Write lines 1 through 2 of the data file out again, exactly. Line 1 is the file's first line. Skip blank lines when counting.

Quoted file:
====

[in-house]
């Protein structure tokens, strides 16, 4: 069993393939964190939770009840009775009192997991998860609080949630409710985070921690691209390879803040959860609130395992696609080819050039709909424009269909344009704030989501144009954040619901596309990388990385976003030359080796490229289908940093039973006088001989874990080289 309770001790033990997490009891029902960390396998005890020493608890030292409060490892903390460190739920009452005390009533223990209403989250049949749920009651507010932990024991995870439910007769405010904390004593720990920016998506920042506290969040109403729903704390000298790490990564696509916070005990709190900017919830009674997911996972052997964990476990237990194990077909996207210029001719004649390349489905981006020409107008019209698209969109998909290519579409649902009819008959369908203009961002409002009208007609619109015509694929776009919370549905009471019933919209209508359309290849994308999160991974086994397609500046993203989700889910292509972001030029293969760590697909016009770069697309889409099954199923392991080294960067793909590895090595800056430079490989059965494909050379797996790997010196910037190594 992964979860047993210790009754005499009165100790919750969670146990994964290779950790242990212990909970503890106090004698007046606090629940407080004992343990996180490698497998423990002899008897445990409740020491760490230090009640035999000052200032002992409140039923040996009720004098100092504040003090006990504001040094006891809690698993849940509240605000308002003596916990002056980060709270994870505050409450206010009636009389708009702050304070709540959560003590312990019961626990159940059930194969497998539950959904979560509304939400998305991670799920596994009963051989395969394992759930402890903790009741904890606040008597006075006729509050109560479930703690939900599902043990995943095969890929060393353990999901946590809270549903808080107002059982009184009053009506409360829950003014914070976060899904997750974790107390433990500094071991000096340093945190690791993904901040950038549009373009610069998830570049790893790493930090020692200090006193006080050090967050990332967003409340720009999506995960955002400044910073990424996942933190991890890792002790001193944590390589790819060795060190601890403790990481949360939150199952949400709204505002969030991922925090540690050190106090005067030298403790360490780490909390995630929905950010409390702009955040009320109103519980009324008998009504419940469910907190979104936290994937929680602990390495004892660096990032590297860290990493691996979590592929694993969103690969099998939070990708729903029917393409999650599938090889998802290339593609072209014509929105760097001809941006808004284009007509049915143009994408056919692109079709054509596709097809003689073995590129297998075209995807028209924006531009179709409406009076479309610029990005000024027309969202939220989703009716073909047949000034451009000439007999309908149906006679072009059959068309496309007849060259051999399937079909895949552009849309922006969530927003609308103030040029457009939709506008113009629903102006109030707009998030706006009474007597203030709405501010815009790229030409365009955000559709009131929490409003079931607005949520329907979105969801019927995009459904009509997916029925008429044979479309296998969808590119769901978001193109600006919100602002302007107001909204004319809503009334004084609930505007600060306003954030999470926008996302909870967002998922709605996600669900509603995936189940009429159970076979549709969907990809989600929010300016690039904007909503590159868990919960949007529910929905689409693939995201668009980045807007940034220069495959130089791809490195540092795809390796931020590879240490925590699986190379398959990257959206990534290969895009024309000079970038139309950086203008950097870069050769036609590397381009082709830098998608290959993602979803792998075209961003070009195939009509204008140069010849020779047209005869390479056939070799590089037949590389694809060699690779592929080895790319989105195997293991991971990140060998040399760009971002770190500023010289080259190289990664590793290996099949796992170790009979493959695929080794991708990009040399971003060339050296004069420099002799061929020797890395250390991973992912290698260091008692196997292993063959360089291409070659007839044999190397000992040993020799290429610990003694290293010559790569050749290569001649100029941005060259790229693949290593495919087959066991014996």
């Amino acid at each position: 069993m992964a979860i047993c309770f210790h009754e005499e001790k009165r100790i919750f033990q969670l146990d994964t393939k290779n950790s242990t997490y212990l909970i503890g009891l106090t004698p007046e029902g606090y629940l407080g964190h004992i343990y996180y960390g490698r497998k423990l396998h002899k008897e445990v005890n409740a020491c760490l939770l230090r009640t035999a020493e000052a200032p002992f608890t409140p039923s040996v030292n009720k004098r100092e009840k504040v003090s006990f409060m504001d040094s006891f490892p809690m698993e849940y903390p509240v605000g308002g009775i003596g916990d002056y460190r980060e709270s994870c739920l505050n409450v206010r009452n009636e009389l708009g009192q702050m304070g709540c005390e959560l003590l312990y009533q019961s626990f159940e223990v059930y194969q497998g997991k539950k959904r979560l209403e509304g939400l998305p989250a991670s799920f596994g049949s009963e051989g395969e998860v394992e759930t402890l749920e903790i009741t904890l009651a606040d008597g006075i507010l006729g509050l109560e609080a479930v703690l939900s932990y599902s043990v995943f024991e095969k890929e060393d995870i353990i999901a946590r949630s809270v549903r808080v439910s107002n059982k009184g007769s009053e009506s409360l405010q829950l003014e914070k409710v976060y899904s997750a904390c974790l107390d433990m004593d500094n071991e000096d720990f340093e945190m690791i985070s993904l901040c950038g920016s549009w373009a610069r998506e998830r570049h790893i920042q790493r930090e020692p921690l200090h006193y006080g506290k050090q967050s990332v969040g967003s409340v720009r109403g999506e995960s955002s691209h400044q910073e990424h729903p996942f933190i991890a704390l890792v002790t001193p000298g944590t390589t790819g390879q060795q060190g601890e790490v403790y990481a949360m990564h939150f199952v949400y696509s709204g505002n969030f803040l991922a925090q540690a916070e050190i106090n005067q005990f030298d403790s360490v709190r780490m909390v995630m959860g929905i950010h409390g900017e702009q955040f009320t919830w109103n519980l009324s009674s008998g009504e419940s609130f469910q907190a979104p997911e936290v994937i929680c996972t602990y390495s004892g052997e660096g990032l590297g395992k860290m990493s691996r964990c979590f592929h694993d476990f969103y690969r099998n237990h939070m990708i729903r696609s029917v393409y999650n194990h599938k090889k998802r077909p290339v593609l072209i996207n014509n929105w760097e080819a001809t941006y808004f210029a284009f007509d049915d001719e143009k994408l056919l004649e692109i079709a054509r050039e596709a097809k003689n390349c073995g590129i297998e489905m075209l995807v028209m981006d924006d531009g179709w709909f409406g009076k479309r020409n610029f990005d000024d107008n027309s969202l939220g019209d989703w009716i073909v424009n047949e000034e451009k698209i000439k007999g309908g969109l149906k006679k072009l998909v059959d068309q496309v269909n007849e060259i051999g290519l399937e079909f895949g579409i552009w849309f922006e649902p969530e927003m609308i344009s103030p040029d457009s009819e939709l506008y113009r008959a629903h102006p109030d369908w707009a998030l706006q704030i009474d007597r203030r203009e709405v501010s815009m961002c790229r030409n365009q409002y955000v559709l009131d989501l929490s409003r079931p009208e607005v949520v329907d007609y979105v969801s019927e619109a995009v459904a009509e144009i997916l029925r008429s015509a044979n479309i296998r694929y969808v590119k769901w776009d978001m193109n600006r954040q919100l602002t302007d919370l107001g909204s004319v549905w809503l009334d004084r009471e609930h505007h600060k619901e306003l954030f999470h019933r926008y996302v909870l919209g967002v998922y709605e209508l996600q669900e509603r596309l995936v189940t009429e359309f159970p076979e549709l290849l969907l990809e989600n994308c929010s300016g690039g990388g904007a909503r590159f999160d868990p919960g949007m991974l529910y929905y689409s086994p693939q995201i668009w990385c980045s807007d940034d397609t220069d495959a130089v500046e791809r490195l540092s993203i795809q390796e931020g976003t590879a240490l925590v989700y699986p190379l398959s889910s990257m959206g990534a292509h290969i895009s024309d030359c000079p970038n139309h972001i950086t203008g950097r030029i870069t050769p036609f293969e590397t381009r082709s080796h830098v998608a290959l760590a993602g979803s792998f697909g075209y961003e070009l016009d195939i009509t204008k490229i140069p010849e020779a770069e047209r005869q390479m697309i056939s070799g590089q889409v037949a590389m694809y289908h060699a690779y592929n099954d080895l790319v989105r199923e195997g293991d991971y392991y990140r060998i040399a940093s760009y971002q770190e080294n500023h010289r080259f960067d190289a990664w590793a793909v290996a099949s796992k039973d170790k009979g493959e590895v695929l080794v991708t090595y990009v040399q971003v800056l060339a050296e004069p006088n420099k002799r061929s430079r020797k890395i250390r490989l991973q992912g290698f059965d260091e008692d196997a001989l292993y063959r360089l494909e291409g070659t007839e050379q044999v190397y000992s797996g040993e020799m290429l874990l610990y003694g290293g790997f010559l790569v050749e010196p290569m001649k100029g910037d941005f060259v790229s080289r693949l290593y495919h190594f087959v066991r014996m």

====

[in-house]
């Protein structure tokens, strides 16, 4: 069993393939964190939770009840009775009192997991998860609080949630409710985070921690691209390879803040959860609130395992696609080819050039709909424009269909344009704030989501144009954040619901596309990388990385976003030359080796490229289908940093039973006088001989874990080289 309770001790033990997490009891029902960390396998005890020493608890030292409060490892903390460190739920009452005390009533223990209403989250049949749920009651507010932990024991995870439910007769405010904390004593720990920016998506920042506290969040109403729903704390000298790490990564696509916070005990709190900017919830009674997911996972052997964990476990237990194990077909996207210029001719004649390349489905981006020409107008019209698209969109998909290519579409649902009819008959369908203009961002409002009208007609619109015509694929776009919370549905009471019933919209209508359309290849994308999160991974086994397609500046993203989700889910292509972001030029293969760590697909016009770069697309889409099954199923392991080294960067793909590895090595800056430079490989059965494909050379797996790997010196910037190594 992964979860047993210790009754005499009165100790919750969670146990994964290779950790242990212990909970503890106090004698007046606090629940407080004992343990996180490698497998423990002899008897445990409740020491760490230090009640035999000052200032002992409140039923040996009720004098100092504040003090006990504001040094006891809690698993849940509240605000308002003596916990002056980060709270994870505050409450206010009636009389708009702050304070709540959560003590312990019961626990159940059930194969497998539950959904979560509304939400998305991670799920596994009963051989395969394992759930402890903790009741904890606040008597006075006729509050109560479930703690939900599902043990995943095969890929060393353990999901946590809270549903808080107002059982009184009053009506409360829950003014914070976060899904997750974790107390433990500094071991000096340093945190690791993904901040950038549009373009610069998830570049790893790493930090020692200090006193006080050090967050990332967003409340720009999506995960955002400044910073990424996942933190991890890792002790001193944590390589790819060795060190601890403790990481949360939150199952949400709204505002969030991922925090540690050190106090005067030298403790360490780490909390995630929905950010409390702009955040009320109103519980009324008998009504419940469910907190979104936290994937929680602990390495004892660096990032590297860290990493691996979590592929694993969103690969099998939070990708729903029917393409999650599938090889998802290339593609072209014509929105760097001809941006808004284009007509049915143009994408056919692109079709054509596709097809003689073995590129297998075209995807028209924006531009179709409406009076479309610029990005000024027309969202939220989703009716073909047949000034451009000439007999309908149906006679072009059959068309496309007849060259051999399937079909895949552009849309922006969530927003609308103030040029457009939709506008113009629903102006109030707009998030706006009474007597203030709405501010815009790229030409365009955000559709009131929490409003079931607005949520329907979105969801019927995009459904009509997916029925008429044979479309296998969808590119769901978001193109600006919100602002302007107001909204004319809503009334004084609930505007600060306003954030999470926008996302909870967002998922709605996600669900509603995936189940009429159970076979549709969907990809989600929010300016690039904007909503590159868990919960949007529910929905689409693939995201668009980045807007940034220069495959130089791809490195540092795809390796931020590879240490925590699986190379398959990257959206990534290969895009024309000079970038139309950086203008950097870069050769036609590397381009082709830098998608290959993602979803792998075209961003070009195939009509204008140069010849020779047209005869390479056939070799590089037949590389694809060699690779592929080895790319989105195997293991991971990140060998040399760009971002770190500023010289080259190289990664590793290996099949796992170790009979493959695929080794991708990009040399971003060339050296004069420099002799061929020797890395250390991973992912290698260091008692196997292993063959360089291409070659007839044999190397000992040993020799290429610990003694290293010559790569050749290569001649100029941005060259790229693949290593495919087959066991014996």